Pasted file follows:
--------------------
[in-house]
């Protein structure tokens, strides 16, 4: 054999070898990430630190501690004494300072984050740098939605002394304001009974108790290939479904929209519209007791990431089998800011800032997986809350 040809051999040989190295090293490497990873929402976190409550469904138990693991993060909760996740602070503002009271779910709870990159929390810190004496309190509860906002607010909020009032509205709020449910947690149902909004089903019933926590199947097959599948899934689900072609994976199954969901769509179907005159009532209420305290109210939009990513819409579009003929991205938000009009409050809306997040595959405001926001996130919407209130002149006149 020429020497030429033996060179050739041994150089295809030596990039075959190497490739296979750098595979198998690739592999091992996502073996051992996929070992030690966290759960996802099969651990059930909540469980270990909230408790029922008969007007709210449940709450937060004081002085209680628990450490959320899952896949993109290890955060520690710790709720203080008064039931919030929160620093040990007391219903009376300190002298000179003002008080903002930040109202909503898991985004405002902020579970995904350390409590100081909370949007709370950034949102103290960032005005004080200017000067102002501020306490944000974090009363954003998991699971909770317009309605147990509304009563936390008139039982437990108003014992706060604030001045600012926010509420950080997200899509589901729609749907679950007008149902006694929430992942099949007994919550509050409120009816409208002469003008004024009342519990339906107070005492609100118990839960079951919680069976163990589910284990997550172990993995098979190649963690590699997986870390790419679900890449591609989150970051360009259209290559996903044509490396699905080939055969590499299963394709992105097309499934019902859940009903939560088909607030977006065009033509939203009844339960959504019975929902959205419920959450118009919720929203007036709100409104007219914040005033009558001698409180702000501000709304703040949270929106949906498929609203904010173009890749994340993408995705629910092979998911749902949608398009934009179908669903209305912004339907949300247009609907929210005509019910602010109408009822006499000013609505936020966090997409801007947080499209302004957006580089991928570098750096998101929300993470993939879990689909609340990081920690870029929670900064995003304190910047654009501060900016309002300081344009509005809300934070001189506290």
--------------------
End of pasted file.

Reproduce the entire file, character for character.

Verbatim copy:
[in-house]
């Protein structure tokens, strides 16, 4: 054999070898990430630190501690004494300072984050740098939605002394304001009974108790290939479904929209519209007791990431089998800011800032997986809350 040809051999040989190295090293490497990873929402976190409550469904138990693991993060909760996740602070503002009271779910709870990159929390810190004496309190509860906002607010909020009032509205709020449910947690149902909004089903019933926590199947097959599948899934689900072609994976199954969901769509179907005159009532209420305290109210939009990513819409579009003929991205938000009009409050809306997040595959405001926001996130919407209130002149006149 020429020497030429033996060179050739041994150089295809030596990039075959190497490739296979750098595979198998690739592999091992996502073996051992996929070992030690966290759960996802099969651990059930909540469980270990909230408790029922008969007007709210449940709450937060004081002085209680628990450490959320899952896949993109290890955060520690710790709720203080008064039931919030929160620093040990007391219903009376300190002298000179003002008080903002930040109202909503898991985004405002902020579970995904350390409590100081909370949007709370950034949102103290960032005005004080200017000067102002501020306490944000974090009363954003998991699971909770317009309605147990509304009563936390008139039982437990108003014992706060604030001045600012926010509420950080997200899509589901729609749907679950007008149902006694929430992942099949007994919550509050409120009816409208002469003008004024009342519990339906107070005492609100118990839960079951919680069976163990589910284990997550172990993995098979190649963690590699997986870390790419679900890449591609989150970051360009259209290559996903044509490396699905080939055969590499299963394709992105097309499934019902859940009903939560088909607030977006065009033509939203009844339960959504019975929902959205419920959450118009919720929203007036709100409104007219914040005033009558001698409180702000501000709304703040949270929106949906498929609203904010173009890749994340993408995705629910092979998911749902949608398009934009179908669903209305912004339907949300247009609907929210005509019910602010109408009822006499000013609505936020966090997409801007947080499209302004957006580089991928570098750096998101929300993470993939879990689909609340990081920690870029929670900064995003304190910047654009501060900016309002300081344009509005809300934070001189506290």